Baker Industries, LEAS and GA-ASI to conduct Wire-Arc Additive Manufacturing Study for the production of steel layup tooling

Crédit Photo: GA-ASI's 3D-printed steel layup tool being CNC-machined at Baker Industries, a Lincoln Electric Company, in Macomb, Michigan

A collaboration between Baker Industries, a Lincoln Electric Company, Lincoln Electric Additive Solutions (LEAS) and General Atomics Aeronautical Systems, Inc. (GA-ASI) will lead to a feasibility study of Wire-Arc Additive Manufacturing for the production of steel layup tooling. The latter serve the manufacturing of composite lamination for GA-ASI’s unmanned aerial systems (UAS).

If you are a regular reader of 3D ADEPT, you must be familiar with Lincoln Electric Additive Solutions that recently took part in a dossier entitled “Unveiling the disguised complexities of Wire-Arc Additive Manufacturing”. The company is also known for its collaboration with organizations operating in demanding industries such as Chevron.

GA-ASI is a manufacturer of Remotely Piloted Aircraft (RPA) systems, radars, and electro-optic and related mission systems whereas Baker is a supplier of tooling, prototyping, CNC machining, fabrication, additive manufacturing, and more.

As part of this project, GA-ASI sought a solution for complex tooling that was repeatable, accurate, vacuum-tight, and rigid enough to withstand the stress and fatigue caused by repetitive autoclave cycles. After a collaborative review of several tool geometries and requirements, the companies’ engineering teams determined that WAAM could be the right solution.

Our turnaround time can be significantly quicker than larger job shops, and we can usually ramp up production quickly to combat fluctuations in customer demand,” says Mike Wangelin, Business Development Manager at Lincoln Electric Additive Solutions and Baker Industries. Coupled with Baker’s robust post-processing, fabrication, and inspection capabilities, WAAM’s ability to quickly produce large, complex components using several materials could present a comprehensive solution to GA-ASI’s production tooling needs.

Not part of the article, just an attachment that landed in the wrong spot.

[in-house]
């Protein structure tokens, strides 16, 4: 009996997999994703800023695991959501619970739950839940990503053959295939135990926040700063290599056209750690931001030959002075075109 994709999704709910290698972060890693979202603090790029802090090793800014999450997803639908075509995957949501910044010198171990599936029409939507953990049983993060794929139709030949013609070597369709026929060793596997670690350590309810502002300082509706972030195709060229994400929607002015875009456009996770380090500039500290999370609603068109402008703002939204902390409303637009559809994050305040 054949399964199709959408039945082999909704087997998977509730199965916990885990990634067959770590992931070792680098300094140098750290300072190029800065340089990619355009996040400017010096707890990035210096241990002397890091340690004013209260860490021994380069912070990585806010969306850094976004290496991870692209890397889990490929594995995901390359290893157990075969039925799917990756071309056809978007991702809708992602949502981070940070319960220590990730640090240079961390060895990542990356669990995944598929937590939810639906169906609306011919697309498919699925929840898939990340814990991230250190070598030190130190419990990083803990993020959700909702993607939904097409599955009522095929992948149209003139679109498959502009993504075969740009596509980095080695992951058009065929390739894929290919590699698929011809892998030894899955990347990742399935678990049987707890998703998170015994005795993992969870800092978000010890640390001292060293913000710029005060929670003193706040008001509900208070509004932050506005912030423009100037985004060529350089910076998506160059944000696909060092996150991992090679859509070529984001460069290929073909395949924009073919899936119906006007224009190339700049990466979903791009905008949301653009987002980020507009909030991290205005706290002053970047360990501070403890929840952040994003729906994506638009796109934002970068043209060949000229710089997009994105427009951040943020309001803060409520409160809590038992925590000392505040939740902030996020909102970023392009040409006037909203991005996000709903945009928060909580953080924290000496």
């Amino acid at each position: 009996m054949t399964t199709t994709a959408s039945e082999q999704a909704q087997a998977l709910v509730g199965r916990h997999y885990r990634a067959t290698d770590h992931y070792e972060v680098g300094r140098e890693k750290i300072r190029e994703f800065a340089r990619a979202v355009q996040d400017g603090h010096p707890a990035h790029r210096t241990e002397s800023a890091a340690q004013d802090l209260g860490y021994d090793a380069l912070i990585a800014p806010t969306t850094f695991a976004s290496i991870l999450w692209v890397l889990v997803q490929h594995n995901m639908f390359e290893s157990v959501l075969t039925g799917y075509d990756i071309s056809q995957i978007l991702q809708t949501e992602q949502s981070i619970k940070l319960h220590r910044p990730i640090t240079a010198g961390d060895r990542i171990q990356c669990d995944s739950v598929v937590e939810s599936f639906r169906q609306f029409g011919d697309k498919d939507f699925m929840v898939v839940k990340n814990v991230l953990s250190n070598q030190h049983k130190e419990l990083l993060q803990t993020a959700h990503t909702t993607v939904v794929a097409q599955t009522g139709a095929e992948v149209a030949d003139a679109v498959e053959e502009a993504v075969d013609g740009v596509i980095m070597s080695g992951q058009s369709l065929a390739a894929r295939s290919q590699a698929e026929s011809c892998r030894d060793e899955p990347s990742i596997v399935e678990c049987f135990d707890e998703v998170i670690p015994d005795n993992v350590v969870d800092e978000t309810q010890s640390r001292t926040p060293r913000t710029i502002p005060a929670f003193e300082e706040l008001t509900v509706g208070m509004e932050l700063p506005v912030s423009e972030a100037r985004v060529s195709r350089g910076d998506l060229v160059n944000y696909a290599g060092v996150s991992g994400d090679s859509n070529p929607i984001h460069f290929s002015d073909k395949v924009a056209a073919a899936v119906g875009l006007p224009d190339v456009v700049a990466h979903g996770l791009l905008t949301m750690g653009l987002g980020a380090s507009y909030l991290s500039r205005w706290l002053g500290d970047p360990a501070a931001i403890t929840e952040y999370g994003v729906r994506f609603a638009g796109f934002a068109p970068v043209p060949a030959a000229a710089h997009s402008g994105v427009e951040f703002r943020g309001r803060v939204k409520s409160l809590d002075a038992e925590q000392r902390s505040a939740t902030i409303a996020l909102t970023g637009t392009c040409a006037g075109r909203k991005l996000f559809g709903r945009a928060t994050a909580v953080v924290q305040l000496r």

While still in the process of qualification at GA-ASI, the process has demonstrated preliminary success toward reaching production-level use in GA-ASI’s manufacturing operations. Overall, GA-ASI has seen savings ranging between 30-40% in cost and about 20-30% in lead time using WAAM in place of traditional manufacturing processes for specific tool families and geometries. In addition, the first tool produced has passed GA-ASI’s initial assessments. It is vacuum-tight, has a uniform thermal survey, and exceeds target GD&T requirements.

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Passionate about new technologies, I discovered 3D printing through different professional experiences. Aware of the importance of this technology for today's and tomorrow's markets, it is with great pleasure that I share the latest news and analysis related to it, so that you in turn, can take advantage of it. #Staytuned #3DAdept